Jayma Shields Spence seems made for the role of coordinator. Growing up in Laytonville and recently graduating from college, she was back home working with local teens in 2009 when her boss, Michelle Schott, asked her to take over as coordinator of Healthy Start. Within months, Jayma had stepped into Schott’s “big shoes” and was learning on the job.

Fortunately, the Mendocino County FRC network had just been formed, and their county colleagues were good sources of training, support, and mentorship. “I could lean on people,” Jayma said. Now she chairs the Network – mentoring has come full circle. At a time when many Mendocino County organizations are in transition as their founders retire, this is an encouraging achievement.

Jayma describes Laytonville Healthy Start FRC as “the community’s support and catch-all entity – a place anyone can go to meet any need.” She and her team of five, along with volunteers, tailor her services to meet the changing needs of the community, alerted by coalition partners and local residents. Over the years, beginning with a breakfast program for seniors, Jayma has expanded the programs beyond the initial focus of family building to also make Healthy Start a community resource center.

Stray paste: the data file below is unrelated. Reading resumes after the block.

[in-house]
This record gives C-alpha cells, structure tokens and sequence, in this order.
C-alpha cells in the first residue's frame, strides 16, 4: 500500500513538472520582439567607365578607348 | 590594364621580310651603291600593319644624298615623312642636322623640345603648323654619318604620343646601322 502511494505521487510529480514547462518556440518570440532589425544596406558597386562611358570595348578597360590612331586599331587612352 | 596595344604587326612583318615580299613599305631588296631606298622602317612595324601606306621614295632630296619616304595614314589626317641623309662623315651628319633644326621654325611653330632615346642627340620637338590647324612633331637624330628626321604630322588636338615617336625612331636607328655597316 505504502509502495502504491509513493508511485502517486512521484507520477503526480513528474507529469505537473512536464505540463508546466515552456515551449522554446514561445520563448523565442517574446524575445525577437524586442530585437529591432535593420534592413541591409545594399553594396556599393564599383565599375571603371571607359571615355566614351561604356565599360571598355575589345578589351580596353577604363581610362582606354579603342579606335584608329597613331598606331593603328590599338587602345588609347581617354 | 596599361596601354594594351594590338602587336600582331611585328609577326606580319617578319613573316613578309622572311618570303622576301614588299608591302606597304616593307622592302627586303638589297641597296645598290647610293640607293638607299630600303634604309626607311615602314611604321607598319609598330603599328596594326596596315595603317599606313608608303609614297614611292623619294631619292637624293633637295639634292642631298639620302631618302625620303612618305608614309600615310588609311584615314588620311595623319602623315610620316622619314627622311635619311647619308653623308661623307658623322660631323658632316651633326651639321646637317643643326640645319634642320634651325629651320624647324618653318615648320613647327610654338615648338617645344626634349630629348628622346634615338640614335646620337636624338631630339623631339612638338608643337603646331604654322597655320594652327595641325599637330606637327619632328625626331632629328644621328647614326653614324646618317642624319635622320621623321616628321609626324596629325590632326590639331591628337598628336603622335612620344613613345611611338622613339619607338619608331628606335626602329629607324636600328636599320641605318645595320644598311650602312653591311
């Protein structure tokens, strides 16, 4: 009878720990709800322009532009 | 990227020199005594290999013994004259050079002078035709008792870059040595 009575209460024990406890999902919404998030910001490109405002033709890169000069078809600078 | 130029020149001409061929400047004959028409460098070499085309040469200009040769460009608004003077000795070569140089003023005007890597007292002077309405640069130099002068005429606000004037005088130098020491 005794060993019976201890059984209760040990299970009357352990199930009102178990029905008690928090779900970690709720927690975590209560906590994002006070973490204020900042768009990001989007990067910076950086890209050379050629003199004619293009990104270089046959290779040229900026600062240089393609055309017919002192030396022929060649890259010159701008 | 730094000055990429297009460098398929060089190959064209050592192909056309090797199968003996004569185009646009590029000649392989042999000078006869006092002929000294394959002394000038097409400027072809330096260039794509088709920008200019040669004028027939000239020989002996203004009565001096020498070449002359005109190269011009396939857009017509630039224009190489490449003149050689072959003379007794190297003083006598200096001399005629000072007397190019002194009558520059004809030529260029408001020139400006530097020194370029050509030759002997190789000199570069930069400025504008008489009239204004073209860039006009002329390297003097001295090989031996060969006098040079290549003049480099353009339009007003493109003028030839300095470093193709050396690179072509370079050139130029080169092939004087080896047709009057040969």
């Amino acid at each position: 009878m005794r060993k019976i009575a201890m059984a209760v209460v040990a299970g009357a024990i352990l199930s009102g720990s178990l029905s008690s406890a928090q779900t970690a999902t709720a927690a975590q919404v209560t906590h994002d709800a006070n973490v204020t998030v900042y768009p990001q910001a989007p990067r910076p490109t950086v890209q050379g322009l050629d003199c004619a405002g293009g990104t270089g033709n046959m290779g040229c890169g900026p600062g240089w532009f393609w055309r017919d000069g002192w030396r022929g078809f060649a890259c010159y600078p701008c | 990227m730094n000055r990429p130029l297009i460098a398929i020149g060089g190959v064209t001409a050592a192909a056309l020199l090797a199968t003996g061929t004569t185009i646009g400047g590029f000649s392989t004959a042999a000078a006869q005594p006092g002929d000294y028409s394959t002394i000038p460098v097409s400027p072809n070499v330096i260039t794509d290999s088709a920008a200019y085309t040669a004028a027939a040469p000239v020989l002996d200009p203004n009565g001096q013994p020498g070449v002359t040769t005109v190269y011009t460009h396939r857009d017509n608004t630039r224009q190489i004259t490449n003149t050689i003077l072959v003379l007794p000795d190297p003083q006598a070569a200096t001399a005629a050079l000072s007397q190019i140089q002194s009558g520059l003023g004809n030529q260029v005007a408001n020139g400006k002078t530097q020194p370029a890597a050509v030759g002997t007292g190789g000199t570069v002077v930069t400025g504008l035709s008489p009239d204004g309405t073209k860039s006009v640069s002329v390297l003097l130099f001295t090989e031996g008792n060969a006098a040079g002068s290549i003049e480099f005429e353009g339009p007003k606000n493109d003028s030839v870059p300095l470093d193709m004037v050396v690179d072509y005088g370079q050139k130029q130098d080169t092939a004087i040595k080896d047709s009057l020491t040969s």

Like all leaders, she has faced the challenges of the COVID pandemic since the start of 2020. Having always relied on face-to-face contact, Healthy Start has had to be nimble to continue to respond to local needs while protecting the safety of staff and customers. They opted to keep the doors open, but with additional protections in place and more virtual service delivery, a mode that continues to this day.

Courses on healthy eating and the preparation of snacks in the summer program.
Courses on healthy eating and the preparation of snacks in the summer program.

These changes cut many programs, including a popular summer camp for children (which the school district will sponsor this year); they also undermined local fundraising. The Community Foundation’s pandemic-related grants have provided an essential lifeline, allowing Healthy Start to meet a growing demand for food assistance and family support.

When asked to comment on her organization’s impact on the community, Jayma said, “We respond to the need in the moment and oftentimes we don’t know the rest of the story. Our successes show up when people come back and tell us, and when we get calls or letters or new referrals from other members of the community. A man who was new to the area told us that he had been told that Laytonville Healthy Start was “the first place I should come”.

Regarding personal awards, Jayma said, “I’m a giver, and when I can give and help, that’s all I need to continue in this work. I also like to solve problems and am a global thinker, and change doesn’t scare me, so a lot of what we do here feeds my soul. It’s been a journey, and I feel like we’re just getting started.

Laytonville Healthy Start Family Resource Center

  • Jayma Shields Spence, Coordinator